Willful Blindness, Mortal Peril; Fantasizing That Enemies Are Friends Is a Dangerous Pastime

By Gaffney, Frank J., Jr. | The Washington Times (Washington, DC), August 6, 2013 | Go to article overview

Willful Blindness, Mortal Peril; Fantasizing That Enemies Are Friends Is a Dangerous Pastime


Gaffney, Frank J., Jr., The Washington Times (Washington, DC)


Byline: Frank J. Gaffney Jr., SPECIAL TO THE WASHINGTON TIMES

Diana West's splendid new book, American Betrayal: The Secret Assault on Our Nation's Character, is an expose of a practice that she persuasively argues has cost us dearly in the past and endangers our future. Former federal prosecutor-turned-pundit Andrew C. McCarthy calls it willful blindness, and we indulge in it at our extreme peril.

Ms. West painstakingly documents how America's government, media, academia, political and policy elites actively helped obscure the true nature of the Soviet Union. She persuasively argues that such blinding began literally from the moment in November 1933 when Franklin Roosevelt normalized relations with the USSR in exchange for the Kremlin's fraudulent promise to forgo subversion against this country.

Ms. West came to this exhaustive research project by dint of her curiosity about the failure of such elites in our own time to recognize and counter today's present danger: the Islamists and their Shariah doctrine, which some have described as communism with a god. Several examples illustrate willful blindness in our time:

Army Maj. Nidal Malik Hasan, whose trial for the Fort Hood massacre finally begins this week, repeatedly signaled his intention to engage in such an act of jihad prior to gunning down his comrades. Testimony is expected to show that officers in his chain of command refused to entertain such a possibility - and actually threatened the careers of those who had the temerity to warn of the violent mayhem this Islamist believed he must inflict, pursuant to Shariah.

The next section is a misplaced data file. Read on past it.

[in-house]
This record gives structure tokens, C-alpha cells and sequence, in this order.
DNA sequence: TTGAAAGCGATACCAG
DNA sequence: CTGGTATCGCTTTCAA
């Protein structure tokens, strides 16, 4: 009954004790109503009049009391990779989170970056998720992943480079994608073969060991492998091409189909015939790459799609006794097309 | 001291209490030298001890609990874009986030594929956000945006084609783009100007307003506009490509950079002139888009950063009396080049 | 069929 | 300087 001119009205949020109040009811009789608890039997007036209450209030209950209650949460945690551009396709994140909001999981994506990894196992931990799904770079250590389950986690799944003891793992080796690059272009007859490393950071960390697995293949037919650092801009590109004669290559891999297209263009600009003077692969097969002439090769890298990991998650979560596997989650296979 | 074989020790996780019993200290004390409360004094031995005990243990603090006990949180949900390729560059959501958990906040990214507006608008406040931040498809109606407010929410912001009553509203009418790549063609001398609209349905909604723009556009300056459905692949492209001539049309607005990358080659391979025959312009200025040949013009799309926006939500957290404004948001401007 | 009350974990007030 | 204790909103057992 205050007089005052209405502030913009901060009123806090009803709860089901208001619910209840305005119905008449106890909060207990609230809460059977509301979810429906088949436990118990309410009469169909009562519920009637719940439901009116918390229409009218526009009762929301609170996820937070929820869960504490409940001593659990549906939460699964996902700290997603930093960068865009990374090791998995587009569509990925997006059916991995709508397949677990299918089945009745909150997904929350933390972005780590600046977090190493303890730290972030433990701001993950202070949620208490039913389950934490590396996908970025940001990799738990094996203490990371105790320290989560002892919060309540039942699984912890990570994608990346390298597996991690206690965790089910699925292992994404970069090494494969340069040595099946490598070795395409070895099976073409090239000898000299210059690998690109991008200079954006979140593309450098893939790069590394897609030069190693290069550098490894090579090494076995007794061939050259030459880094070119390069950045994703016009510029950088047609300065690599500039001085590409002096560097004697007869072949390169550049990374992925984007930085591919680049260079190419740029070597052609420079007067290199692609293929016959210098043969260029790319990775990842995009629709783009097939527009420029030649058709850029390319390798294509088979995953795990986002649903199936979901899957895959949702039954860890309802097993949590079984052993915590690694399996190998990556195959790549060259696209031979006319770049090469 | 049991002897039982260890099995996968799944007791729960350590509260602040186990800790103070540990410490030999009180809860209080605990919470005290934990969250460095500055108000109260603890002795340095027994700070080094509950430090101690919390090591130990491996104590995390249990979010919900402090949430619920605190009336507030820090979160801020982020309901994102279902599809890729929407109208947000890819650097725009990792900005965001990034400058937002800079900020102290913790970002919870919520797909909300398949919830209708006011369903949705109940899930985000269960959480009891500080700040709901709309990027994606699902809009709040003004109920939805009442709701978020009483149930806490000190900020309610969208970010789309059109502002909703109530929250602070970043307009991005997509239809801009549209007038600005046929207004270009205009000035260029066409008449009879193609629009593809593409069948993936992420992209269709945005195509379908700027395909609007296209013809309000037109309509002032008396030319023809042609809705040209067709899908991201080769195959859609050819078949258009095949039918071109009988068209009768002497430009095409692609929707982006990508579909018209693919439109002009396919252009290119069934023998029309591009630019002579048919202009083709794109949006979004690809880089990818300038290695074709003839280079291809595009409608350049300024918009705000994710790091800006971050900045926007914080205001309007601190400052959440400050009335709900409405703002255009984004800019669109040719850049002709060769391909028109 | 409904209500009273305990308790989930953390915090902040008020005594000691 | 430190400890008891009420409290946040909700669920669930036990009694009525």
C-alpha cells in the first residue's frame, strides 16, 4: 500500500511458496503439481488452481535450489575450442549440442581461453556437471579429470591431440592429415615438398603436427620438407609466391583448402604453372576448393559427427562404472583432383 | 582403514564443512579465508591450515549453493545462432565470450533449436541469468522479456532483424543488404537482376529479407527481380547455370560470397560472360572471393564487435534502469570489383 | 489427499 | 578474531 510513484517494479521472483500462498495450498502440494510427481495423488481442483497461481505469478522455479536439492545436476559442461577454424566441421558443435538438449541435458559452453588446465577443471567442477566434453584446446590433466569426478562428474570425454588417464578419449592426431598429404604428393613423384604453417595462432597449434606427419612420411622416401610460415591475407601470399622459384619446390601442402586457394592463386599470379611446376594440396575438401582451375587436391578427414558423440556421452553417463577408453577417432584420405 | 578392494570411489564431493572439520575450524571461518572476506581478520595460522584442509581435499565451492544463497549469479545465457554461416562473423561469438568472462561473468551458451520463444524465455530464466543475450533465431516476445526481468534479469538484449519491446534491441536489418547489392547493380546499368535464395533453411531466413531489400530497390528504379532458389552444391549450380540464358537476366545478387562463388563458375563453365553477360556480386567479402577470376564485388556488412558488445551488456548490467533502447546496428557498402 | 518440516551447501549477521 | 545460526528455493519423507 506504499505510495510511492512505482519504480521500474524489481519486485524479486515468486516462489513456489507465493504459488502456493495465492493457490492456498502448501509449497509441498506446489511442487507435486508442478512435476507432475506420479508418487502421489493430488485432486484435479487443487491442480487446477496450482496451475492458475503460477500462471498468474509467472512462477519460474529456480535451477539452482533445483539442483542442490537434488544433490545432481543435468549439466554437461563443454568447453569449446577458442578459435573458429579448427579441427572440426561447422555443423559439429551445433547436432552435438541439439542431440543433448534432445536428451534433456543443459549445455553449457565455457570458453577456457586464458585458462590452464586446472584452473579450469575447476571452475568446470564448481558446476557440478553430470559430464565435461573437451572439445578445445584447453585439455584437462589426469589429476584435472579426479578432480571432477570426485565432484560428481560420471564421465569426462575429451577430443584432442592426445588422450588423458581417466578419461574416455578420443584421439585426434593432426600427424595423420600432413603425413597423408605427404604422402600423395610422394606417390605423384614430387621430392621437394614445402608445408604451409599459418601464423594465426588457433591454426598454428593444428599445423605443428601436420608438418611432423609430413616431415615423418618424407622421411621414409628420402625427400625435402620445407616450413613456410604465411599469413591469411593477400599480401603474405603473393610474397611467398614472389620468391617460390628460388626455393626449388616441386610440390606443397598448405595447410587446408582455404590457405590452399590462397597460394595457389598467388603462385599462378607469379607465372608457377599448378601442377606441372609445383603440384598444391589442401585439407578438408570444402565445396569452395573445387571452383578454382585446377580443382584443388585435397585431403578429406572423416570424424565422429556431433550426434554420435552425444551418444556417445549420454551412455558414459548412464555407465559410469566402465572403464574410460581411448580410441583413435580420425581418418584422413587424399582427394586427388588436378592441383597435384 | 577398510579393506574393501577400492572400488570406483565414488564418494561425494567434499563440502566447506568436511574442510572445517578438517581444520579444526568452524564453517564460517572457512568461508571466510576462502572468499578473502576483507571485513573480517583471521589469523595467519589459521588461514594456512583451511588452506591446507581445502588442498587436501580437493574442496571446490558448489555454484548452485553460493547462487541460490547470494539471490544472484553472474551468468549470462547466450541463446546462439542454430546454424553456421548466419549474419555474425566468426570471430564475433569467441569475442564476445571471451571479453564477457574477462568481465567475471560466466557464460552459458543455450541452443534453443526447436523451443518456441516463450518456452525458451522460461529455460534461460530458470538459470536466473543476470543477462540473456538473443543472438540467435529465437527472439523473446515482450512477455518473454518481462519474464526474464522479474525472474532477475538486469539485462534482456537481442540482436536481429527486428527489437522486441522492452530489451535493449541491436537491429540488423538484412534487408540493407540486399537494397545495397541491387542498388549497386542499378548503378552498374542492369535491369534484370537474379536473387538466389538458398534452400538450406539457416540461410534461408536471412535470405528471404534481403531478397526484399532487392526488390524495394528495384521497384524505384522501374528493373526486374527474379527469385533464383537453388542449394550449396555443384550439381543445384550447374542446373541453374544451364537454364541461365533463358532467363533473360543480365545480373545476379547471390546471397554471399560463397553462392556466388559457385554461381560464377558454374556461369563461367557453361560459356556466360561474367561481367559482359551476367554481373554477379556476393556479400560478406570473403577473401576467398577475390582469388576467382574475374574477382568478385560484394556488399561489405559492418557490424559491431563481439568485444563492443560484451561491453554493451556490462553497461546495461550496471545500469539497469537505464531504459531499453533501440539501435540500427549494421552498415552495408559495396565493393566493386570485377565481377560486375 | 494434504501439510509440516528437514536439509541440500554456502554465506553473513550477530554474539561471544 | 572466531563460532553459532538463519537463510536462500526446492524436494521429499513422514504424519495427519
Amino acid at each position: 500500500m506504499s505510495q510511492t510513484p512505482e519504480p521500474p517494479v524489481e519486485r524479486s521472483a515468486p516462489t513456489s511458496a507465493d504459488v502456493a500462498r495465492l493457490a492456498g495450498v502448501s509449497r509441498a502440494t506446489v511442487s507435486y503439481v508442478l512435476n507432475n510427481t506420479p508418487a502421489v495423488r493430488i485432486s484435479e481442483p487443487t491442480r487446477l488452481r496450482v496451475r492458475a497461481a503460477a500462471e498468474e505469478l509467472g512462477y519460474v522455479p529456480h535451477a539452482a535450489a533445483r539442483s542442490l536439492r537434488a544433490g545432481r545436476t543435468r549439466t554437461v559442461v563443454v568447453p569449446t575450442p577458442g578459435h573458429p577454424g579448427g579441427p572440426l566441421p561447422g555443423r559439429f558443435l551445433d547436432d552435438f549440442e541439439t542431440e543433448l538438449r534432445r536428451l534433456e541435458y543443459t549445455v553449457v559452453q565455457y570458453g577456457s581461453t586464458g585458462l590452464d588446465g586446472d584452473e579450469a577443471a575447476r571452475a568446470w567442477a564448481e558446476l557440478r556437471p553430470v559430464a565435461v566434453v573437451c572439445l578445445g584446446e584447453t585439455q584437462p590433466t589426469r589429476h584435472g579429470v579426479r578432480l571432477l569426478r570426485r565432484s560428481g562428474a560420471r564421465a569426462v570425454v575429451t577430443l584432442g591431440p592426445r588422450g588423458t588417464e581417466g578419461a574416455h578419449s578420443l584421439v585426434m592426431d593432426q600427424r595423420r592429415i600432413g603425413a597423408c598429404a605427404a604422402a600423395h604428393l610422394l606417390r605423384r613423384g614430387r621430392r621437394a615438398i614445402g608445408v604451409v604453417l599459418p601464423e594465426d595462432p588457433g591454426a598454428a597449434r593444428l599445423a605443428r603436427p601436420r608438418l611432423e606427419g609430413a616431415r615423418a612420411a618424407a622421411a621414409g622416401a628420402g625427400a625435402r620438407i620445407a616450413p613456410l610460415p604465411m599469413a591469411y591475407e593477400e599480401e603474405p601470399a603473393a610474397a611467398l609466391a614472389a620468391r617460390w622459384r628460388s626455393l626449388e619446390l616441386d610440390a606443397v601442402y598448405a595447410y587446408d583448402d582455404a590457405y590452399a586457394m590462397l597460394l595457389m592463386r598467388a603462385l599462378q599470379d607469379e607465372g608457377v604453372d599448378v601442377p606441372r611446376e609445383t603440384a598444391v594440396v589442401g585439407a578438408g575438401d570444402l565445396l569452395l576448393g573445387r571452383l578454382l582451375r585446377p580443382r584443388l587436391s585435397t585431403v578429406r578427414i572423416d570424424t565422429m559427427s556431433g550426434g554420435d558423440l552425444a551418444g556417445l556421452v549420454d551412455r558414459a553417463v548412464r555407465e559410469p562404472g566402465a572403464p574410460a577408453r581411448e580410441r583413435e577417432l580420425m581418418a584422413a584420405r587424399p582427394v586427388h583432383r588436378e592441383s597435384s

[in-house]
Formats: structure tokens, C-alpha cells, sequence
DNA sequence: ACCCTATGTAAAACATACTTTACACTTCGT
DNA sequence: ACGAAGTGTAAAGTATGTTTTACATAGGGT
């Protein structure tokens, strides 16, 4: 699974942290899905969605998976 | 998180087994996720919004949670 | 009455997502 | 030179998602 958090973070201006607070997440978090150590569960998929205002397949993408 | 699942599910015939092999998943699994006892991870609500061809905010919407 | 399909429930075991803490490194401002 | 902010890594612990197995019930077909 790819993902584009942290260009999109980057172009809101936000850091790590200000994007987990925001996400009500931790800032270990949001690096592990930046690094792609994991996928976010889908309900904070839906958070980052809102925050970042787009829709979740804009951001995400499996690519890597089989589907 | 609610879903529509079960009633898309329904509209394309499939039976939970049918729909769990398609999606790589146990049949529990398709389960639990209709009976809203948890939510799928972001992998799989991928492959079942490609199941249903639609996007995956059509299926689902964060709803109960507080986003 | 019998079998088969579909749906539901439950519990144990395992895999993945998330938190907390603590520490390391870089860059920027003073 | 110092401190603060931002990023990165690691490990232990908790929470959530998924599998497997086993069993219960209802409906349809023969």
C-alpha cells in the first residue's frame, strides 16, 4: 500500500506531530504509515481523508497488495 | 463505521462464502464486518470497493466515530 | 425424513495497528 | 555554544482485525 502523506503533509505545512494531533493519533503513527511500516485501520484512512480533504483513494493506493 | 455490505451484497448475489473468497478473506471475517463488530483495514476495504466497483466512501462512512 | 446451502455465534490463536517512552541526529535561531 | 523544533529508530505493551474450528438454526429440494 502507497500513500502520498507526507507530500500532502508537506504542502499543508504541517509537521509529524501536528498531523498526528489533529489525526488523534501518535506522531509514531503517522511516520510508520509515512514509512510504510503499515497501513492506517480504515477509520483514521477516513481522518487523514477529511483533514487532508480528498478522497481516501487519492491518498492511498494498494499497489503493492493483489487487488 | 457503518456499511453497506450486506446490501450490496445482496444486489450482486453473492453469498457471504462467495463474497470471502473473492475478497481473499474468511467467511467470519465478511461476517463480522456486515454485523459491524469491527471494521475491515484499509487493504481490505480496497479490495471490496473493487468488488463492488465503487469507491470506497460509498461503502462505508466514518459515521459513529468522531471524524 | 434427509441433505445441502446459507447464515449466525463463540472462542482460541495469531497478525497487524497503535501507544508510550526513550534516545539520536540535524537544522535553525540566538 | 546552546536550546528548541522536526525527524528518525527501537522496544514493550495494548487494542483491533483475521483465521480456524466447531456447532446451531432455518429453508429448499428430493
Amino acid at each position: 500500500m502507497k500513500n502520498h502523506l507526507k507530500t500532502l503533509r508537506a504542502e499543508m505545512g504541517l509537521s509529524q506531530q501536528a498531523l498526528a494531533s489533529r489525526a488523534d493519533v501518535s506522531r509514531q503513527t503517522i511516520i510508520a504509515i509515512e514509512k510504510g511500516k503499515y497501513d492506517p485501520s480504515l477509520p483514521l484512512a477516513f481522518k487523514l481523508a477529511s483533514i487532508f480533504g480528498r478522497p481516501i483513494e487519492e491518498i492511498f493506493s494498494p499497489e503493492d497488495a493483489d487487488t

Such dereliction of duty was compounded by a serious error by the nation's first line of defense against such internal threats - the FBI. Thanks to communications intercepts by the lately much-maligned National Security Agency, the FBI was aware that Maj. Hasan was being mentored about his duty under Shariah by an al Qaeda-associated cleric then based in Yemen, Anwar al-Awlaki.

Yet, rather than move in on Maj. Hasan, the FBI dismissed such counseling as nothing more than research for the major's thesis at a U.S. military medical school.

The FBI's performance against such jihadists has been further hampered by the influence operations of Muslim Brotherhood-linked individuals and organizations who are now inside the wire of the U.S. government - in a manner all too reminiscent of the penetration of our governing and other institutions by Soviet agents during the 20th century, chronicled so brilliantly by Ms. West. The training materials of not only the FBI, but the military, the intelligence community and homeland security agencies, have been purged of information that would help connect the dots between the supremacist Islamic doctrine of Shariah and terrorism.

Such self-imposed blinding about the enemy's threat doctrine is dressed up as multicultural sensitivity and political correctness, aimed at not gratuitously giving offense to Muslims. …